For this reason, younger children who are treated with radiation are more likely to develop learning problems as they get older.
Research also shows that girls under the age of five are more sensitive to the effects of cancer therapy compared to boys, including problems with learning and memory. We do not know why girls are more prone to neurocognitive late effects.
We may be able to answer such questions once we understand more about how ALL treatment affects brain structure and function.
This is an area of active research.
Understand possible learning difficulties a child may experience
Talk to the child about any issues or frustrations they feel. The sooner you understand the potential late effects, the better prepared you will be to help the child access effective resources so they can get appropriate support for learning challenges in school.
An Educational psychologist can help to identify learning and memory problems.
Have realistic expectations
In supporting a child’s future dreams and goals, it is important to balance their abilities with possible neurocognitive challenges.
Encourage them to explore all possible activities and opportunities where they can use their abilities and skills in a fulfilling way.
A child’s motivation to overcome any learning difficulty is an important factor in their success in achieving future goals.
Present a child with a realistic set of choices and options. A positive attitude and motivation will make them more likely to succeed.
If a child is experiencing significant difficulties with learning or attention, it is important to discuss treatment options with their doctor.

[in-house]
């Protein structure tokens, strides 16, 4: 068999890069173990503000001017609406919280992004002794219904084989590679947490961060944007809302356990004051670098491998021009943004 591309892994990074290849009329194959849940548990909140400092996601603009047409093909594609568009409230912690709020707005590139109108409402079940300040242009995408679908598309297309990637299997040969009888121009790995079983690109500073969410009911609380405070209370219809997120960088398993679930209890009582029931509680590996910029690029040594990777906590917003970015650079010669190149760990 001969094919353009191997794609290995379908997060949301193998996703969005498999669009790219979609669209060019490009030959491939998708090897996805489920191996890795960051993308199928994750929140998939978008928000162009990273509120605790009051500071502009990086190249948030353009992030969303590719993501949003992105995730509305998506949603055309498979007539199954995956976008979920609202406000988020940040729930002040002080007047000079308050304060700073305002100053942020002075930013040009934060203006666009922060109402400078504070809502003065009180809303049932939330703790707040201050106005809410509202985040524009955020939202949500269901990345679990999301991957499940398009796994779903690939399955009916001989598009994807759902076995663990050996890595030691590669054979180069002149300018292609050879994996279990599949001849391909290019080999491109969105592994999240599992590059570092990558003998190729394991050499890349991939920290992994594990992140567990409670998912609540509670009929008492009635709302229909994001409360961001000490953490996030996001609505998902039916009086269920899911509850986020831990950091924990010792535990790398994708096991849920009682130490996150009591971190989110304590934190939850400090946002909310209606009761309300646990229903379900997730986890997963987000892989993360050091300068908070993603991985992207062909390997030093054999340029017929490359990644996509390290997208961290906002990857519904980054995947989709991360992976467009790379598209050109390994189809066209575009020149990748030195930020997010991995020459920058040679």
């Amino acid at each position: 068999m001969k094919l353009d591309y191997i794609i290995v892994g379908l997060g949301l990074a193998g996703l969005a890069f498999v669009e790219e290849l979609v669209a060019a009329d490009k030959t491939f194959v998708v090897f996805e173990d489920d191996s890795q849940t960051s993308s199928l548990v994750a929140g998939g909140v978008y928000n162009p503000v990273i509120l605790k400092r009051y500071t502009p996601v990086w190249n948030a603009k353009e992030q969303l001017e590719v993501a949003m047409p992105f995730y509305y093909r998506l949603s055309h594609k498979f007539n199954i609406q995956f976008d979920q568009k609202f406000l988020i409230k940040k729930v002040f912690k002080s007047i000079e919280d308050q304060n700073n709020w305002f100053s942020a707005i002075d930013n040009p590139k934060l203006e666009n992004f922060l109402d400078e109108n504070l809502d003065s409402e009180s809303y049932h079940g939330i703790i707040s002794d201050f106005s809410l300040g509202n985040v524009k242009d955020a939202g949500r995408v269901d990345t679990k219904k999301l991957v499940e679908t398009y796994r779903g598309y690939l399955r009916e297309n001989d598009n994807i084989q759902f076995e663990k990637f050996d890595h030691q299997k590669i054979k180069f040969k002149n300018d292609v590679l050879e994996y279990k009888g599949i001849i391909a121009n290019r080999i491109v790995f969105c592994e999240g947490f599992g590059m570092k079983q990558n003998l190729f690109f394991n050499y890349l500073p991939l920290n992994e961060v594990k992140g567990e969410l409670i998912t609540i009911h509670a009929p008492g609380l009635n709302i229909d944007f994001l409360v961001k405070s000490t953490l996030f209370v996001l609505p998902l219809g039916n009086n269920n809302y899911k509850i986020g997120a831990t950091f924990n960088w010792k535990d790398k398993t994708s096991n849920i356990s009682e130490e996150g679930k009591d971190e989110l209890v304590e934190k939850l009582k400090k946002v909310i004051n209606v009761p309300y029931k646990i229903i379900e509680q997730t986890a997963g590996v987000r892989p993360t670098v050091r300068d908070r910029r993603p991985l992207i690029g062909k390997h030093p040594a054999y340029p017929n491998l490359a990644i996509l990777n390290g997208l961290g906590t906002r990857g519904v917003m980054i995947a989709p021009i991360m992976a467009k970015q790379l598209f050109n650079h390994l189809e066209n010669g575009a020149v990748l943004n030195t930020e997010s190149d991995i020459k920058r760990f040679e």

Help with Learning Problems
If a problem is identified, special accommodations or services can be requested to help maximise the student’s learning potential.
The first step is usually to schedule a meeting between the parents and the school in order to develop a specialised educational plan.
Examples of strategies that are often helpful for children and teens with educational problems related to cancer treatment include:
- Seating near the front of the classroom
- Minimising the amount of written work required
- Use of tape-recorded textbooks and lectures
- Use of a computer keyboard instead of handwriting
- Use of a calculator for maths
- Modification of test requirements (extra time, oral instead of written exams)
- Assignment of a classroom aide
- Extra help with math, spelling, reading, and organisational skills
- Extra time for transition between subjects
- Duplicate set of textbooks to keep at home
The Transition to Third Level – Webinar
Moving from second to third level can be daunting for any student and parent, and it is even more so for childhood cancer survivors or adolescents and young adults who are undergoing treatment. No young person affected by childhood cancer is left unmarked by their journey and the treatments needed to save their lives. Many of our adolescents and young adults are dealing with long term and late effects, which may be physical, emotional or cognitive.
This webinar provided information and advice on moving through the senior cycle and moving onto higher and further education. We also looked at DARE (Disability Access Route to Education) and how it applies to young people affected by childhood cancer.
You can watch the webinar below.